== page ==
March 22, 2017
The following bills are priorities of the Massachusetts Farm Bureau Federation for the 2017/2018 Legislative Session
HD3032 – An Act to establish estate tax valuation for farms – Representative Hogan
SB 1584 – An Act to establish estate tax valuation for farms – Senator O’Connor-Ives
- Massachusetts has an Estate Tax that is levied when the value of an inherited estate exceeds $1 million. The estate tax is based on the “highest and best use” of the land – typically the development value, rather than the agricultural value.
- This has proven a challenge for many farmers inheriting farmland, who want to continue to farm the land rather than develop it. Often, they do not have cash on hand to pay the estate tax and are forced to sell some or all the land to do so. This is contrary to the intent of several state laws and programs intended to preserve farmland.
- This bill would exempt farmland from the estate tax so long as it remains in agriculture for at least 10 years. If the land is developed within 10 years, back-taxes would need to be paid as well as an elevated capital gains tax.
HB 458 – An Act to Promote and Strengthen Agricultural Preservation – Representative Orrall
- This bill would delete a very broad and vaguely worded provision of the statute governing the administration of the Agricultural Preservation Restriction program. As currently worded, the law essentially giving the Department broad authority to prohibit activities which are “detrimental to agricultural use”.
- This provision has been responsible for significant conflict and misunderstanding in the administration of the APR program.
- Farm Bureau would support replacement language which:
- More accurately describes what detrimental activities may be, or how to determine if an activity is detrimental.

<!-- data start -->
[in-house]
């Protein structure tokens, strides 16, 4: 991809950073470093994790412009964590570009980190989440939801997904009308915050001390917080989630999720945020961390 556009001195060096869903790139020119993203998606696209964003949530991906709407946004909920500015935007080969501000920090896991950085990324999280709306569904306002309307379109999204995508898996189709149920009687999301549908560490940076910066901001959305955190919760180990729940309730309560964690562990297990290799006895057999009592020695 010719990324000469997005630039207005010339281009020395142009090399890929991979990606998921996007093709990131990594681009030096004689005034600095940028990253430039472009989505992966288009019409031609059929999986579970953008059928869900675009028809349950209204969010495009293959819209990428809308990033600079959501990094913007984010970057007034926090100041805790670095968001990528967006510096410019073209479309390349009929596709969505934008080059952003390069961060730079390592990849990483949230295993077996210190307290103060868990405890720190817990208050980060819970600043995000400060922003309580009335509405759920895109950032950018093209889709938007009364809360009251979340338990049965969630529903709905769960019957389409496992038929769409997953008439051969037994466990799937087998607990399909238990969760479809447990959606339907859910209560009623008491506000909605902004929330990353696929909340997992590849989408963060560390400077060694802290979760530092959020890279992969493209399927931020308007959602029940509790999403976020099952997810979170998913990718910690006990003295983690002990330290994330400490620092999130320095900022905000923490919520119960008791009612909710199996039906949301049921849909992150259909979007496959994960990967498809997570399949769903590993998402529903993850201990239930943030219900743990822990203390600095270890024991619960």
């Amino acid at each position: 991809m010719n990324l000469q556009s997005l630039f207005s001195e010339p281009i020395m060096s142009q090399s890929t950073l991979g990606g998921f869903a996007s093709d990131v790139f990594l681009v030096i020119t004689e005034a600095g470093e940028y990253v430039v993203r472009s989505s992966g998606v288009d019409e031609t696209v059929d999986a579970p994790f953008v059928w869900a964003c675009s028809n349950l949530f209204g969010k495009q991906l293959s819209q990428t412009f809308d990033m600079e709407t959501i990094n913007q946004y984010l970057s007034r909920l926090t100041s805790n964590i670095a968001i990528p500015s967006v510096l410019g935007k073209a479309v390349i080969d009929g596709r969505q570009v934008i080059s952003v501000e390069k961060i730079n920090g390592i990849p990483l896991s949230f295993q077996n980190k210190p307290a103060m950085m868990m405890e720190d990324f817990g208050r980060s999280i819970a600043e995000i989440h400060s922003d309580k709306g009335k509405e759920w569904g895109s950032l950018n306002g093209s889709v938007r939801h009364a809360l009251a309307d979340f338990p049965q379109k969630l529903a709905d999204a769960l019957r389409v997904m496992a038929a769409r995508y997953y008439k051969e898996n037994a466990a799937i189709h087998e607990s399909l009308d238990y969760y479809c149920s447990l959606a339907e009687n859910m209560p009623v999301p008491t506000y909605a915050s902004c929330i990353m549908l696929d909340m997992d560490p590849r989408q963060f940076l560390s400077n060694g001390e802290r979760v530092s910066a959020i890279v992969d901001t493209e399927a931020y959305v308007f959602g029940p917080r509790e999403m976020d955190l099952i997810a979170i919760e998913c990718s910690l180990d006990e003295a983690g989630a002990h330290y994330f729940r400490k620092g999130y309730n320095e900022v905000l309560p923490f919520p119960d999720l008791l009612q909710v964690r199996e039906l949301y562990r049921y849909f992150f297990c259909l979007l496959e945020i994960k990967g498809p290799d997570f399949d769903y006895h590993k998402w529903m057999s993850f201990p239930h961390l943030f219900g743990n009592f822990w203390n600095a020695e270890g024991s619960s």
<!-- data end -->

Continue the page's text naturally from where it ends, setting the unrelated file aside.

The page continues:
- Identify an open public process by which such a provision is applied in each situation.
HB 181 – An Act relative to updating the plumbing code in order to accommodate agricultural uses – Representative Mirra
- While the state building code contains provisions for agricultural buildings, the State Plumbing Code does not put them into the category of commercial buildings. Many farmers and farm organizations believe that the broad requirements for commercial buildings are not sufficiently tailored to the needs and activities of farms, resulting in inappropriate requirements, and often unnecessary costs.
- The bill creates a Committee of representatives of the public health, plumbing and agricultural communities – from both the public and private sector. They are tasked with making recommendations to the State Plumbing Code specific to agriculture.
HB 441 – An Act to promote the care and well-being of livestock – Representative Kulik
- Creates a Board within the Department of Agricultural Resources consisting of farmers, local humane organizations, veterinary organizations and relevant state agencies.
- The Board will be charged with ensuring livestock is treated humanely, and will be given the ability to create relevant regulations, guidance, etc.
- The bill is intended to ensure that future policy regarding the humane treatment of livestock is based on science and broad consensus, rather than emotion.
HB 2715 – An Act Establishing an Agricultural Tourism Study Commission – Representative Kulik
- Agritourism is a growing business in Massachusetts. Weddings, charity races and other activities have become increasingly popular events on farms. This helps make farms more financially viable both through direct income, and by helping to market farm goods to visitors.
- However, activities associated with agritourism are different than with traditional agriculture. Agritourism has sometimes led to conflicts with neighbors, local zoning, health regulations, etc. At the same time, many existing state laws and programs designed to support and protect agriculture do not account for agricultural tourism activities.
- This bill creates a Commission to explore how to appropriately support and expand this growing sector of the agricultural economy. The Commission is comprised of farmers and representatives of MA Department of Agricultural Resources, MA Office of Tourism, MA Department of Public Health and the MA Municipal Association.
HB 2616 – An Act relative to the Dairy Farm Tax Credit – Representative Kulik
- Dairy farming in New England is challenging financially, with the cost of producing milk sometimes exceed the price paid to dairy farmers. The price is dictated by federal pricing programs.
- Under Massachusetts law, dairy farmers are allowed a refundable tax credit for periods of time when the cost of production exceed the price of milk.
- The law currently limits the total amount allocated annually toward the credit to $4 million. This bill would increase the limit to $8 million